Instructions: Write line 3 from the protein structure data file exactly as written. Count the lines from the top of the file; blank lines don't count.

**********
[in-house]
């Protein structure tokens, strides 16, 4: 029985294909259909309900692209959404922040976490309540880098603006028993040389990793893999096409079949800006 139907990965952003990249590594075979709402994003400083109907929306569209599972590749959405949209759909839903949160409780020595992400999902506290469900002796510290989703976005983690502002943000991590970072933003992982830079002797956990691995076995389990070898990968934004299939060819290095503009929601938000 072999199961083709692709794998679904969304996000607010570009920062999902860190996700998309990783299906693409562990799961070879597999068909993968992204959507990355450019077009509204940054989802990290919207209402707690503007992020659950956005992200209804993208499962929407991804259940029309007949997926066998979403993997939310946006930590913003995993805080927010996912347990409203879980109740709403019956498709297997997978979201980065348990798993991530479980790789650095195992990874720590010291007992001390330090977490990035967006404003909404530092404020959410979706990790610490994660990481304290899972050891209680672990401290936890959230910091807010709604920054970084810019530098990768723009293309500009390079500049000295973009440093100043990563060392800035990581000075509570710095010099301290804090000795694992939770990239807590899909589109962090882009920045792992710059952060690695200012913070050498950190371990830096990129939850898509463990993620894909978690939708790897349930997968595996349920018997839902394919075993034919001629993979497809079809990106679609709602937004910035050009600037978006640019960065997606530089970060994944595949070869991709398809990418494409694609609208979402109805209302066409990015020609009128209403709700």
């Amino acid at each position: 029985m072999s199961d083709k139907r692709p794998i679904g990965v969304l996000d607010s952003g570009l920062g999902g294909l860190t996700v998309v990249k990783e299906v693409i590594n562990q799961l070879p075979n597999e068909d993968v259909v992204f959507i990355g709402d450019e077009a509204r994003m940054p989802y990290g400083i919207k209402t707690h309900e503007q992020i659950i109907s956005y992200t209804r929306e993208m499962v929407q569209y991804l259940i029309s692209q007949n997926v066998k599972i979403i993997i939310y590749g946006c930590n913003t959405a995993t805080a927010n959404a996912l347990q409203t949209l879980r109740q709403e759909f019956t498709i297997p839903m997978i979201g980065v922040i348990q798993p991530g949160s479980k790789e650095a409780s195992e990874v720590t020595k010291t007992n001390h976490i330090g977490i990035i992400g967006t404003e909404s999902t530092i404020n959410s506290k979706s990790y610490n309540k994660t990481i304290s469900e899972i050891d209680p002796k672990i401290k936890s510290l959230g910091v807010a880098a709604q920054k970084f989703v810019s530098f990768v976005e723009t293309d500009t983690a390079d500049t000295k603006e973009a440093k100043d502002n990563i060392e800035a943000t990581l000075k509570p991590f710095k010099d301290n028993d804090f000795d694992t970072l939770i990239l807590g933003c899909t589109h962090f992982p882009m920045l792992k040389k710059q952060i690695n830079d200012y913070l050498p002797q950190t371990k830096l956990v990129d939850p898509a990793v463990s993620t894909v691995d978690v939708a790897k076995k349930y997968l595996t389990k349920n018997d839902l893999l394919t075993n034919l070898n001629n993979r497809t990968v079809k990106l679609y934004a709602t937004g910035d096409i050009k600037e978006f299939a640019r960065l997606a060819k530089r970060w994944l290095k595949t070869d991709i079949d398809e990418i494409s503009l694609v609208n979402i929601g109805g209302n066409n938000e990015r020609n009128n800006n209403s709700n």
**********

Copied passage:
């Amino acid at each position: 029985m072999s199961d083709k139907r692709p794998i679904g990965v969304l996000d607010s952003g570009l920062g999902g294909l860190t996700v998309v990249k990783e299906v693409i590594n562990q799961l070879p075979n597999e068909d993968v259909v992204f959507i990355g709402d450019e077009a509204r994003m940054p989802y990290g400083i919207k209402t707690h309900e503007q992020i659950i109907s956005y992200t209804r929306e993208m499962v929407q569209y991804l259940i029309s692209q007949n997926v066998k599972i979403i993997i939310y590749g946006c930590n913003t959405a995993t805080a927010n959404a996912l347990q409203t949209l879980r109740q709403e759909f019956t498709i297997p839903m997978i979201g980065v922040i348990q798993p991530g949160s479980k790789e650095a409780s195992e990874v720590t020595k010291t007992n001390h976490i330090g977490i990035i992400g967006t404003e909404s999902t530092i404020n959410s506290k979706s990790y610490n309540k994660t990481i304290s469900e899972i050891d209680p002796k672990i401290k936890s510290l959230g910091v807010a880098a709604q920054k970084f989703v810019s530098f990768v976005e723009t293309d500009t983690a390079d500049t000295k603006e973009a440093k100043d502002n990563i060392e800035a943000t990581l000075k509570p991590f710095k010099d301290n028993d804090f000795d694992t970072l939770i990239l807590g933003c899909t589109h962090f992982p882009m920045l792992k040389k710059q952060i690695n830079d200012y913070l050498p002797q950190t371990k830096l956990v990129d939850p898509a990793v463990s993620t894909v691995d978690v939708a790897k076995k349930y997968l595996t389990k349920n018997d839902l893999l394919t075993n034919l070898n001629n993979r497809t990968v079809k990106l679609y934004a709602t937004g910035d096409i050009k600037e978006f299939a640019r960065l997606a060819k530089r970060w994944l290095k595949t070869d991709i079949d398809e990418i494409s503009l694609v609208n979402i929601g109805g209302n066409n938000e990015r020609n009128n800006n209403s709700n």